What does Thoreau think about violence and privilege in "Civil Disobedience"?
Thoreau's practice of non-violent non-cooperation is a fundamental example of the power of those who, apparently, are powerless according to societal structures. As Gandhi and Dr. Martin Luther King demonstrated, those who are oppressed are as necessary to the smooth working of an unjust social system as are those who rule such a system. When the victims of such a system refuse to cooperate, they cease being victims and actually are in control--those with political power or privilege must react or respond to those who refuse to cooperate with the system.
So, those who refuse to pay a tax, those who boycott businesses, those who peacefully disobey put those who are the source of the injustice being protested into a defensive or reactive stance. There is no basis for a violent reaction or response from those who have the political positions of power since the protesters have the practical power at that point.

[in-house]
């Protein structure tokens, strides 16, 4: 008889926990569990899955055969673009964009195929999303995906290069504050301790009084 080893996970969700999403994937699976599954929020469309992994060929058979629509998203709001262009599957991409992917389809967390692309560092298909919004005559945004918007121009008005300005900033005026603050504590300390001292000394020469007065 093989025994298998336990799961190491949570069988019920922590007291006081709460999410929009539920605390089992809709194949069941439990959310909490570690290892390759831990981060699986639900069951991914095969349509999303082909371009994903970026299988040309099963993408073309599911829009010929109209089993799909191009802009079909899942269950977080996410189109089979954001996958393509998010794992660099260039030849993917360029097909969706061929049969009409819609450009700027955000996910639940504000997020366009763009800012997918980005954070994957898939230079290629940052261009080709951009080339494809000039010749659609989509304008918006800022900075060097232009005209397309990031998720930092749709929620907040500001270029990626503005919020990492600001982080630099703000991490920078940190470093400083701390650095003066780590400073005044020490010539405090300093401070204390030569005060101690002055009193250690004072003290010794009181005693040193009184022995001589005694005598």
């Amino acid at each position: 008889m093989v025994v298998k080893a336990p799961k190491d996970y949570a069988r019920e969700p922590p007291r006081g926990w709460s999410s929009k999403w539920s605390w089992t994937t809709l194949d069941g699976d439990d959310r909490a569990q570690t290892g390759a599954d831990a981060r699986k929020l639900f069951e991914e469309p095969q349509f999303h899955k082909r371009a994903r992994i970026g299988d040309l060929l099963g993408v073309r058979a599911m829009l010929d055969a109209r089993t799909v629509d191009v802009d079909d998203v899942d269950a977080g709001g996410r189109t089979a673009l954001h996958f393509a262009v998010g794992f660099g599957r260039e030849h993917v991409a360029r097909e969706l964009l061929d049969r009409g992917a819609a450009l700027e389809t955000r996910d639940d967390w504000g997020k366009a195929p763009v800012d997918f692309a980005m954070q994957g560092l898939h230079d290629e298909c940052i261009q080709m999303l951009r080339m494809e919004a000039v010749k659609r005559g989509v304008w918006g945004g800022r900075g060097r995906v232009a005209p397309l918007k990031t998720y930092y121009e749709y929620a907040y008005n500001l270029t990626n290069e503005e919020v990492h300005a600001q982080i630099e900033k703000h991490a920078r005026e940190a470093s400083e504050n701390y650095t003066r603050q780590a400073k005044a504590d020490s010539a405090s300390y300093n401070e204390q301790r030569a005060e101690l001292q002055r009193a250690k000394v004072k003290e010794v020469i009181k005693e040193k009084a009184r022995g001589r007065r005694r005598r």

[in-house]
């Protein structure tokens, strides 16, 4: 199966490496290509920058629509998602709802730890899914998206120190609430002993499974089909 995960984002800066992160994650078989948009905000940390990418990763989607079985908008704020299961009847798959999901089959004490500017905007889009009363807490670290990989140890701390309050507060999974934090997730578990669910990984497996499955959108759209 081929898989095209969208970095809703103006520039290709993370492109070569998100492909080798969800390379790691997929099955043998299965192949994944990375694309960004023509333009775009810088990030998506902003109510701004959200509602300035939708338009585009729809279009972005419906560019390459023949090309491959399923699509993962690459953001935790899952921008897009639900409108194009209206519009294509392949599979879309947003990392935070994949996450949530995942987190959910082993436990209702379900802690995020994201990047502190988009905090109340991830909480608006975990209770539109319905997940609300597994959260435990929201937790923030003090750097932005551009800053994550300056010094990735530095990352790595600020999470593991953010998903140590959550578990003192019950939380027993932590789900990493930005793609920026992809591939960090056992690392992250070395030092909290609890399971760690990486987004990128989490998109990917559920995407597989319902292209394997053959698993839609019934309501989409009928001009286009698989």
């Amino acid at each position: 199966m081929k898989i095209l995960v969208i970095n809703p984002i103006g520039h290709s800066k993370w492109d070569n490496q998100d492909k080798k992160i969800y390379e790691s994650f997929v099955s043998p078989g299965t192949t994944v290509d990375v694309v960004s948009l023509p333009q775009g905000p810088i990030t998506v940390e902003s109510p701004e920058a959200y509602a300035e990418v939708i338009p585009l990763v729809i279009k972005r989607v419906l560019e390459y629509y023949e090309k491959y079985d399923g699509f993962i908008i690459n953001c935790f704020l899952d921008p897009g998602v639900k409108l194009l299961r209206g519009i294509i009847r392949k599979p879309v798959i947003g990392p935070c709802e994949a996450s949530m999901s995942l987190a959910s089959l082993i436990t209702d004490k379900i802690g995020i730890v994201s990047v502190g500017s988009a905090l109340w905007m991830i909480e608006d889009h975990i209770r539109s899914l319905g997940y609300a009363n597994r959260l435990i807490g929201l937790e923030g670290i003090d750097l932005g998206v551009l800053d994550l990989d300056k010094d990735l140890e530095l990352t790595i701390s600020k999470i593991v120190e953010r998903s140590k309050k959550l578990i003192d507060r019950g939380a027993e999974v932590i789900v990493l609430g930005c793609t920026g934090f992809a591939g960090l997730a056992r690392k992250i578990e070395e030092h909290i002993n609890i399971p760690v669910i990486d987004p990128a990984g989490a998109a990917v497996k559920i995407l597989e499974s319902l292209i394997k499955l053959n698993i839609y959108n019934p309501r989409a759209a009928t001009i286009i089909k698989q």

Violence on the part of protesters justifies the use of violence from those in political positions of power. Political privilege abused constitutes a loss of that privilege as Jefferson noted in the "Declaration of Independence." True, non-violent power rests in the hands of those who refuse to cooperate with an unjust system or to obey an unjust law.
People often say that Thoreau's ideas helped to inspire people like Mahatma Gandhi and Martin Luther King, Jr. Thoreau was the first to lay out the idea that those two great men put into practice. This was the idea of nonviolent civil disobedience.
Thoreau believed that violence was wrong and that violence could not bring about justice. He believed that people who wanted to change unjust laws had to do so nonviolently. He also believed they needed to be willing to pay for their beliefs. So Thoreau believed that the way to fight injustice was to disobey the unjust laws and to accept the punishment for doing so.